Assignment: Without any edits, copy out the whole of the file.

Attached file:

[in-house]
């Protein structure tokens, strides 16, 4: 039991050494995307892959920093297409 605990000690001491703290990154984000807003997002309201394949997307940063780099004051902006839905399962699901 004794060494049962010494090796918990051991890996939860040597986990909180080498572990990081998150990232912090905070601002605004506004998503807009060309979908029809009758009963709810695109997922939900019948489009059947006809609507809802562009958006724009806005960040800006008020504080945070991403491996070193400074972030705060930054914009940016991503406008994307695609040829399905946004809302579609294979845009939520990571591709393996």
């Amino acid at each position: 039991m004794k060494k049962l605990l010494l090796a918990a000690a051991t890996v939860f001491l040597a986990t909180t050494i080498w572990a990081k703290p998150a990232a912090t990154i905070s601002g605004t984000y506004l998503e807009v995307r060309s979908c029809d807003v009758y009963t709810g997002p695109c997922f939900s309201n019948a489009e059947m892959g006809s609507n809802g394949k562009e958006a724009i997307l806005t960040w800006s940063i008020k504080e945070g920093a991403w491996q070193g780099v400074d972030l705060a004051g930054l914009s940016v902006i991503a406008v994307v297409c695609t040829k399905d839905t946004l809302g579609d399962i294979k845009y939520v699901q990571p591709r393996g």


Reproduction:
[in-house]
């Protein structure tokens, strides 16, 4: 039991050494995307892959920093297409 605990000690001491703290990154984000807003997002309201394949997307940063780099004051902006839905399962699901 004794060494049962010494090796918990051991890996939860040597986990909180080498572990990081998150990232912090905070601002605004506004998503807009060309979908029809009758009963709810695109997922939900019948489009059947006809609507809802562009958006724009806005960040800006008020504080945070991403491996070193400074972030705060930054914009940016991503406008994307695609040829399905946004809302579609294979845009939520990571591709393996």
């Amino acid at each position: 039991m004794k060494k049962l605990l010494l090796a918990a000690a051991t890996v939860f001491l040597a986990t909180t050494i080498w572990a990081k703290p998150a990232a912090t990154i905070s601002g605004t984000y506004l998503e807009v995307r060309s979908c029809d807003v009758y009963t709810g997002p695109c997922f939900s309201n019948a489009e059947m892959g006809s609507n809802g394949k562009e958006a724009i997307l806005t960040w800006s940063i008020k504080e945070g920093a991403w491996q070193g780099v400074d972030l705060a004051g930054l914009s940016v902006i991503a406008v994307v297409c695609t040829k399905d839905t946004l809302g579609d399962i294979k845009y939520v699901q990571p591709r393996g």